Review. Silver Ring Making Day (led by Francesca Biggar), January 2010, WhiteHouse Arts, Cambridge
Thinking back to this particular Saturday over two years ago is this very moment giving me a fluttery happy feeling inside! I vividly recall calling J at the end of my day, arranging to meet at the Green Dragon and enthusing, possibly somewhat dementedly, about what an exciting time I’d had, what I’d learned and what I’d made. Warning: this is not going to be an objective review!
Following my aforementioned printmaking misadventure I stumbled across a local venue running a range of art courses. A large white building, passed many a time with no notion of all of the fun that could be had inside. Located opposite a towpath on the river Cam. I had been running past it, literally, for years. All of that was about to change. Something shiny had caught my eye – silver jewellery making.
With no room on the regular evening courses, I leapt at the chance to try my hand at a one-day workshop in ring making. This one day completely changed me. I was confronted with all sorts of very industrial tools – saws, hammers, blowtorches! My father might happily inform anyone who cared to listen how reluctant I had been to any of his approaches towards teaching me some practical skills with similar implements. But… when the end result meant getting to own and wear shiny silver hand made jewellery, it was a different story altogether.
The studio was big, light, airy and well stocked with a multitude of those mysterious tools. The group were friendly, tea and biscuits were at arms reach in the studio and the owner of the house, Caroline had kindly cooked soup which we enjoyed together at lunch time. The lovely tutor, Francesca, organized the day really well. She gave great instructions that even complete newcomers such as myself could take on board and managed to get round to help out with queries or wobbles.
There was a great sense of completion for everyone as we all managed to make at least one, if not two (!) rings. Mine were simple bands, one using square wire with a leaf texture and one hammered d shaped wire. Sizing was unpredictable to say the least. (I insisted on wearing the hammered one thereafter despite its gapingly large size and managed to lose it for several weeks in the interior of my parents car. Eventually my insistence about the price of silver and its sentimental value encouraged my brother to fish it out (thanks John!)). But - the main thing - they were discernibly rings, they were wearable, they were shiny and polished. They were the best thing since sliced bread as far as I was concerned.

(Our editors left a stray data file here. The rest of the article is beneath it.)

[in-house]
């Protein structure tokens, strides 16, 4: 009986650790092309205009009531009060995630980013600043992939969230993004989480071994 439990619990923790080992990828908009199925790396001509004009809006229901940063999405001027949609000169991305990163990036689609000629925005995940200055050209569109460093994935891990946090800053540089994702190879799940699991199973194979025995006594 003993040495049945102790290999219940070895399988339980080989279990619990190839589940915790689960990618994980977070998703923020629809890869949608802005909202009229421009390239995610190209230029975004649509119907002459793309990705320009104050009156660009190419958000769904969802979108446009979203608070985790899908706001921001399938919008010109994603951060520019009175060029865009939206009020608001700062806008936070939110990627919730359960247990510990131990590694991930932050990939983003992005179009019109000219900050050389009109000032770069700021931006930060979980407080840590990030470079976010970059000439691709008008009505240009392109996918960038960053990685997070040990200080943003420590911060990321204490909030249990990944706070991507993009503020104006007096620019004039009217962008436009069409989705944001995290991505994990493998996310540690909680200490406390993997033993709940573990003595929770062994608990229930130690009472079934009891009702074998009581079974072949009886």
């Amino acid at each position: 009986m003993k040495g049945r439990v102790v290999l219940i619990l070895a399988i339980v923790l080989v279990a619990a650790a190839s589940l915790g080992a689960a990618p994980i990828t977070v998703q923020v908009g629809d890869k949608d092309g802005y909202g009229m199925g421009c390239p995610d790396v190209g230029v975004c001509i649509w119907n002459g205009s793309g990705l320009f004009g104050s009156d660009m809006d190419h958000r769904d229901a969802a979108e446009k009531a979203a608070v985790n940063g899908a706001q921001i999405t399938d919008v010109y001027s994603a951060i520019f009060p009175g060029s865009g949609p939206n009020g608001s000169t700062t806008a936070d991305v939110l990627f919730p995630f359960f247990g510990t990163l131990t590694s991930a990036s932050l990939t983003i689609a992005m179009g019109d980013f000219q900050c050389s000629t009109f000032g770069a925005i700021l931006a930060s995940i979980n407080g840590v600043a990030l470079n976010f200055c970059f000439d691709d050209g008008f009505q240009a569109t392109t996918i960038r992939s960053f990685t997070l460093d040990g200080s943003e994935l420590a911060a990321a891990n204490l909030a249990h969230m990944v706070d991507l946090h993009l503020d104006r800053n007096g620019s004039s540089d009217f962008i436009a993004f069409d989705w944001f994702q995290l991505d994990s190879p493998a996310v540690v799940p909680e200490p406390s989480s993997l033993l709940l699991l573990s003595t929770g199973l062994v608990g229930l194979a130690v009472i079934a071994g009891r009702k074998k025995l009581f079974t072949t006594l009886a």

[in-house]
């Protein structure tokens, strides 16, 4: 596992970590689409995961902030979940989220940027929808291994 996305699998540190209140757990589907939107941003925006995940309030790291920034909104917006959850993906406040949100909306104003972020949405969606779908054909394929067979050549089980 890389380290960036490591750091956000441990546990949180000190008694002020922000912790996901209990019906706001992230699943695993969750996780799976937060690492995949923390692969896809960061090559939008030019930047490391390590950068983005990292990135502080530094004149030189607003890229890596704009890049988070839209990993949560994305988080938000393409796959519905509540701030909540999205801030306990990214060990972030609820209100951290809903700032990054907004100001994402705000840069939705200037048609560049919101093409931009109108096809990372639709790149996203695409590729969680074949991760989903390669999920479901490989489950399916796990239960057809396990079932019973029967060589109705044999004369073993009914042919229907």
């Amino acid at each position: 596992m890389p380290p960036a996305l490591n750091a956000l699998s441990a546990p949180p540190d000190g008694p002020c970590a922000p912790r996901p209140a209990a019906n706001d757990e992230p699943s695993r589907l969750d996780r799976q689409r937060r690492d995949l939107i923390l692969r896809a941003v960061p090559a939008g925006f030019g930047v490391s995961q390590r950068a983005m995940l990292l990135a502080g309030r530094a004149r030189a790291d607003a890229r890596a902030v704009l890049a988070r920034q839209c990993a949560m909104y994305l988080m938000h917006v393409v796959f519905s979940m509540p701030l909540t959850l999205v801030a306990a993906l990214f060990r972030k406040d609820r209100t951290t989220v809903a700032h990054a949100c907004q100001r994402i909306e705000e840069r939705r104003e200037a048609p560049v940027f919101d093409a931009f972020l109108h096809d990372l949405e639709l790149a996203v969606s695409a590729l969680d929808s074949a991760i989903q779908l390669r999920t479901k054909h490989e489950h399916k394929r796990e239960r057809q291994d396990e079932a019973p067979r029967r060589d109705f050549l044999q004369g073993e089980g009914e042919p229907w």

There would be more silversmithing!
Hammer and Pickle ratings:
Value – 5/5 Hammers: The workshop was amazing value for the level of tuition and amount of equipment provided. Rings are a good starting point budget wise due to their size. The price of silver has rocketed up significantly in the last couple of years though and overall it is an expensive hobby (oops!).
Vibes - 5/5 Hammers: Lovely! Friendly, informal, focussed enough to ignore the tea and biscuits. Most of the time.
Pickle rating – 2/5 Pickles: Despite my enthusiasm, this wasn’t the easiest craft I’ve tried to master. That’s probably what I like about it – the challenge. I don’t clearly remember my pickles, but do remember needing Francesca’s help a good few times. And, on this day I did inflict my worst jeweller’s injury to date – I cut my hand with the piercing saw. Something to avoid. This really stung.